So what's new? The biggest change is the focus on Google: the Charge 6 has a basic Maps function to point you towards your destination, Google Wallet instead of Fitbit Pay, and YouTube Music playback controls (though no other streaming service is supported, frustratingly). Google also borrowed some AI tricks from the Pixel Watch series to make the heart rate monitor "60% more accurate readings during vigorous activities like HIIT, spinning, and rowing."

Beyond that, the Charge 6 now has a capacitive button that lets you activate the display, go back to the main watch face, or swap between data during a workout. Compared to the finicky capacitive buttons on the Versa 3 and Sense, the Charge 6's button is much more reliable. In our Fitbit Charge 6 review, we noted that the button "works as it should, without being prone to accidental presses like a physical button," and that it's much more convenient than having to always double-tap the Charge 5 display to activate it.

Overall, we called the Fitbit Charge 6 the best fitness tracker across brands for a reason. It's comfortable to wear and has tricks that no other petite band offers. For sleep tracking, it's not as comfortable as the Inspire 3, but it's a close second and gives you a much more useable display. Generally speaking, this is the true Fitbit we'd recommend first. 

Best Fitbit watch

Fitbit Sense 2 hero image 16x9

(Image credit: Android Central)
Best Fitbit watch

Specifications

Display: 1.58-inch (336x336) AMOLED touch, 1,000 nits
Protection: 5ATM, Gorilla Glass
Tracking: GPS, GLONASS
Sensors: Multi-path HR, SpO2, ECG, cEDA, skin temp, accelerometer, altimeter, ambient light, gyroscope
Connectivity: Bluetooth 5.0, NFC
Smarts: Google Maps, Alexa, Bluetooth calling
Battery: 6 days; 5 hours (GPS)
Weight: 37.6g

Reasons to buy

+
Same great hardware as the Versa 4
+
Robust activity and sleep-tracking tools
+
Built-in GPS
+
ECG and EDA sensors
+
Monitors your body's temperature

Reasons to avoid

-
Expensive
-
New sensors won't be useful to everyone

The Fitbit Sense 2 lives up to its name. It packs all of the health sensors you could want to get a whole-body sense of your personal fitness level. Specifically, it uses skin temperature and blood oxygen sensors to judge the quality of your sleep, a cEDA sensor to continuously track your stress levels, and an ECG and heart rate monitor to actively and passively check for atrial fibrillation.

It displays all of this information in an easily accessible manner, either on the watch directly or from the Fitbit app on your phone. Fitbit and Google worked together to improve the user interface, bringing some of the UI design elements from Wear OS 3 to the Fitbit OS. Fitbit even released an update that brings Google Wallet support and Google Maps support to its latest wearables. 

Compared to the original Sense, you've lost music playback controls, limited third-party apps, Wi-Fi downloads, and Google Assistant support; you'll have to settle for Bluetooth and Alexa commands. But it's not all bad. The Sense 2 is both lighter and slimmer than the original Sense, while still being rated for up to six days of battery life. And it finally ditched the finicky capacitive button you had to squeeze and hope that it worked, in exchange for a compact physical button that always works.

Compared to the Charge 6, it costs twice as much and has comparable battery life, but you'll appreciate the larger display and built-in mic and speaker for Bluetooth calls. Match it up against the Pixel Watch 2, and it's trickier; that costs only $50 more and has a lot of upsides in terms of intelligent features like Google Assistant and third-party apps. Of course, if you own an iPhone or want more than a day of battery life, the Sense 2 is the no-brainer choice.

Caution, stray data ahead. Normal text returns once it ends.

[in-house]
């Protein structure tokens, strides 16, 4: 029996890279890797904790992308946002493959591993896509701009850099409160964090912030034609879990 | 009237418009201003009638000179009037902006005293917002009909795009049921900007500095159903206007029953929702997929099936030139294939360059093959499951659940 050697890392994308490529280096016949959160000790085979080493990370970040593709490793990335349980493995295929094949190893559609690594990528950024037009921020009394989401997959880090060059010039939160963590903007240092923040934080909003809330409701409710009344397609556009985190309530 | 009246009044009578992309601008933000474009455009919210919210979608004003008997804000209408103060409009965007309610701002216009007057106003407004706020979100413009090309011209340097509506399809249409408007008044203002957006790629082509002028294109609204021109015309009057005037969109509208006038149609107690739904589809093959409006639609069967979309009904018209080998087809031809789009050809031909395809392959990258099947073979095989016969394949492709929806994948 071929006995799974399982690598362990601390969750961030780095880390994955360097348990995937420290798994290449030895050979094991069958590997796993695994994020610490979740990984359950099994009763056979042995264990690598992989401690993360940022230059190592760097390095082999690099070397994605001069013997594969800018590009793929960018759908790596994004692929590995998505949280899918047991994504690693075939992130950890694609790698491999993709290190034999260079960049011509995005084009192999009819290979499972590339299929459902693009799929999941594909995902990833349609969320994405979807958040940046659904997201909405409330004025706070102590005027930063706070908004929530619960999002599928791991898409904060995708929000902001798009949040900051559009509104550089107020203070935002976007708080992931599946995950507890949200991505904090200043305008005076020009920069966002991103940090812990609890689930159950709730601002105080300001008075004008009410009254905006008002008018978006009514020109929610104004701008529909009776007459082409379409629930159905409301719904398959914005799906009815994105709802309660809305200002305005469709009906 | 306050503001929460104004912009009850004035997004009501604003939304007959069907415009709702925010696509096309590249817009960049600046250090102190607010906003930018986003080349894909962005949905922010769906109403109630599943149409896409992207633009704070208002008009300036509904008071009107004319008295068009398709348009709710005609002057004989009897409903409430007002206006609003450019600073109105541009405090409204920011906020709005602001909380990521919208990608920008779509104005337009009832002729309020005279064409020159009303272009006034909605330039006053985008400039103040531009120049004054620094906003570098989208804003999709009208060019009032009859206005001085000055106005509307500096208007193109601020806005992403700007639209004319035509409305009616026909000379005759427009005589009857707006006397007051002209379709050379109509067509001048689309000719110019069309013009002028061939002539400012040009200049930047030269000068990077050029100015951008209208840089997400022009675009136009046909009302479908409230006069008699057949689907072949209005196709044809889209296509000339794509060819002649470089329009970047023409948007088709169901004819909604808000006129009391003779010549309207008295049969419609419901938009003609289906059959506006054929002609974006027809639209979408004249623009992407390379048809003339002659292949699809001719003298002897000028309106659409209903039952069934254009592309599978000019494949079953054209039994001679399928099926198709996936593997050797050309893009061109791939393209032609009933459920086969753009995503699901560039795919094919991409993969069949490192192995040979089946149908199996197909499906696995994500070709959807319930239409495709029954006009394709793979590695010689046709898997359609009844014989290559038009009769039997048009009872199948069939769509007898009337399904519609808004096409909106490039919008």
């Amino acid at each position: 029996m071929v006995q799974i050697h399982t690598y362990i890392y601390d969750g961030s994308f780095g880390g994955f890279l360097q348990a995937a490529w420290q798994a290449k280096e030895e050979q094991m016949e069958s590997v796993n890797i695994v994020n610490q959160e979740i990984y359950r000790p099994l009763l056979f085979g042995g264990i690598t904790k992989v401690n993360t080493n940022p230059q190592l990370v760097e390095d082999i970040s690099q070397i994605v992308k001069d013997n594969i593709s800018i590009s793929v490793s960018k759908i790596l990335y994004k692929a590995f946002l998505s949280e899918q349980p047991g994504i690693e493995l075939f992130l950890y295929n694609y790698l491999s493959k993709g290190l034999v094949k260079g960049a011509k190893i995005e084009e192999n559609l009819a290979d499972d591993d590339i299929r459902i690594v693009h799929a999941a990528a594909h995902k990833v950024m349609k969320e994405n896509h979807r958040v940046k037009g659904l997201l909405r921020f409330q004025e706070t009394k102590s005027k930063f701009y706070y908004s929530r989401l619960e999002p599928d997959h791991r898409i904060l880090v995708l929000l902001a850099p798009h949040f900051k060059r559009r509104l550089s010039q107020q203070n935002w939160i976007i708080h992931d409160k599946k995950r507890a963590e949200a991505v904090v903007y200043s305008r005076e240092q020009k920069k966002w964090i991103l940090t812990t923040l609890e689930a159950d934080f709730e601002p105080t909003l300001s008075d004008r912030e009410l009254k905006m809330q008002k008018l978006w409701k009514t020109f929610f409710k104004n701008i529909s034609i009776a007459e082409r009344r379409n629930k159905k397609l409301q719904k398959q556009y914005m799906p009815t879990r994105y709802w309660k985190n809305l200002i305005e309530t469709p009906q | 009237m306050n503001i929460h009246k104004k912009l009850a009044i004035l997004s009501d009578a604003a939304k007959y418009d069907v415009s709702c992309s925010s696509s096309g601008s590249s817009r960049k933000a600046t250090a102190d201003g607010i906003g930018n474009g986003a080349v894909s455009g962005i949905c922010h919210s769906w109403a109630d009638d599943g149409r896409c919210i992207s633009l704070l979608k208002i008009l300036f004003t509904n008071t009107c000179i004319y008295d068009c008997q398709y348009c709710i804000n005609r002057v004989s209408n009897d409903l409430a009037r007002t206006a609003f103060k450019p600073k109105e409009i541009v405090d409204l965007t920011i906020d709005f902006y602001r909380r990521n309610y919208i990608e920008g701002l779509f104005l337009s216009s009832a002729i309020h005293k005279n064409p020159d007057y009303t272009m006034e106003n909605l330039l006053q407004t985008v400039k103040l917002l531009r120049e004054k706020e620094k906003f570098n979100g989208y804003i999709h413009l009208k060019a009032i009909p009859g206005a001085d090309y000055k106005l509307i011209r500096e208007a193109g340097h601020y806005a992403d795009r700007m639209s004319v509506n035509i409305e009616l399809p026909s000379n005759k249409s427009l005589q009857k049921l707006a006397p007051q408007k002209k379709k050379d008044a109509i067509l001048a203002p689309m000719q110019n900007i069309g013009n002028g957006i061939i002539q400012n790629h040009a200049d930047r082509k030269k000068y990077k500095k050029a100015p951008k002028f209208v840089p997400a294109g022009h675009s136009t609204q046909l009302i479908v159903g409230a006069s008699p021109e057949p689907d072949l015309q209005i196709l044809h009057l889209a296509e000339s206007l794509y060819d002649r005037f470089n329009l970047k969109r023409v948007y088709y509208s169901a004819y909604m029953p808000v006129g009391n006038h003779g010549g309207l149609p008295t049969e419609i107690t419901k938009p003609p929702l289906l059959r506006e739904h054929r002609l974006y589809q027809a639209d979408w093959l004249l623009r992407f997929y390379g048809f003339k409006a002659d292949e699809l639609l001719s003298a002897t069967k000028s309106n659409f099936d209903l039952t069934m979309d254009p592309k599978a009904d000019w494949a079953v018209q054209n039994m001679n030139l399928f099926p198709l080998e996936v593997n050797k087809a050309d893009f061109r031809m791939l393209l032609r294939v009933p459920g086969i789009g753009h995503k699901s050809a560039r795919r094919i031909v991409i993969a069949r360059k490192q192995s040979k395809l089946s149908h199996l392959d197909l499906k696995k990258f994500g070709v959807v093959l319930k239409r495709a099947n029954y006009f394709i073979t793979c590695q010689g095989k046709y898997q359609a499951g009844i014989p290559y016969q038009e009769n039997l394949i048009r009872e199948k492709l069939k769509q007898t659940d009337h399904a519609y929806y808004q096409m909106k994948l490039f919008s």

Best midrange

Step tracking tile on Fitbit Versa 4

(Image credit: Andrew Myrick / Android Central)
Best midrange

Specifications

Display: 1.58-inch (336x336) AMOLED touch, 1,000 nits
Protection: 5ATM, Gorilla Glass
Tracking: GPS, GLONASS
Sensors: Multi-path HR, SpO2, accelerometer, altimeter, ambient light
Connectivity: Bluetooth 5.0, NFC
Smarts: Google Maps, Alexa, Bluetooth calling
Battery: 6 days
Weight: 37.6g

Reasons to buy

+
Slim, lightweight design
+
AMOLED display is excellent
+
More than six days of battery life
+
The updated interface is pleasant to use
+
The hardware button has returned

Reasons to avoid

-
Always-on display drains the battery
-
No more downloadable apps
-
Unable to store offline music

There was a lot to love when it came to the Fitbit Versa 3, as it gave you about 90% of the same experience as the Fitbit Sense, without the higher price tag. That trend continued with the Fitbit Versa 4, as it and the much pricier Sense 2 have a lot in common.

Along with being able to use the best Fitbit bands, the Versa 4 also has a physical button on the side, as Fitbit got rid of the frustrating capacitive one. And as for health tracking, there are only three key differentiators between the Sense 2 and the Versa 4. You won't find a built-in skin temperature sensor, you can't use Fitbit's ECG app to check your heart rhythm, and you aren't able to use the EDA Scan app for stress management.

The interface of the Versa 4 was also overhauled, giving it a look that falls more in line with Wear OS 3 compared to the old Fitbit UI. Google Maps and Wallet are also planned for a future update, but you won't find Assistant anywhere, instead being left to rely on Amazon Alexa if you want to have a digital assistant.

An argument could definitely be made for picking the Versa 4 over the Sense 2, especially with it being about $70 less expensive. But, we still feel as though the Sense 2 is the more well-rounded option if you want the best Fitbit watch.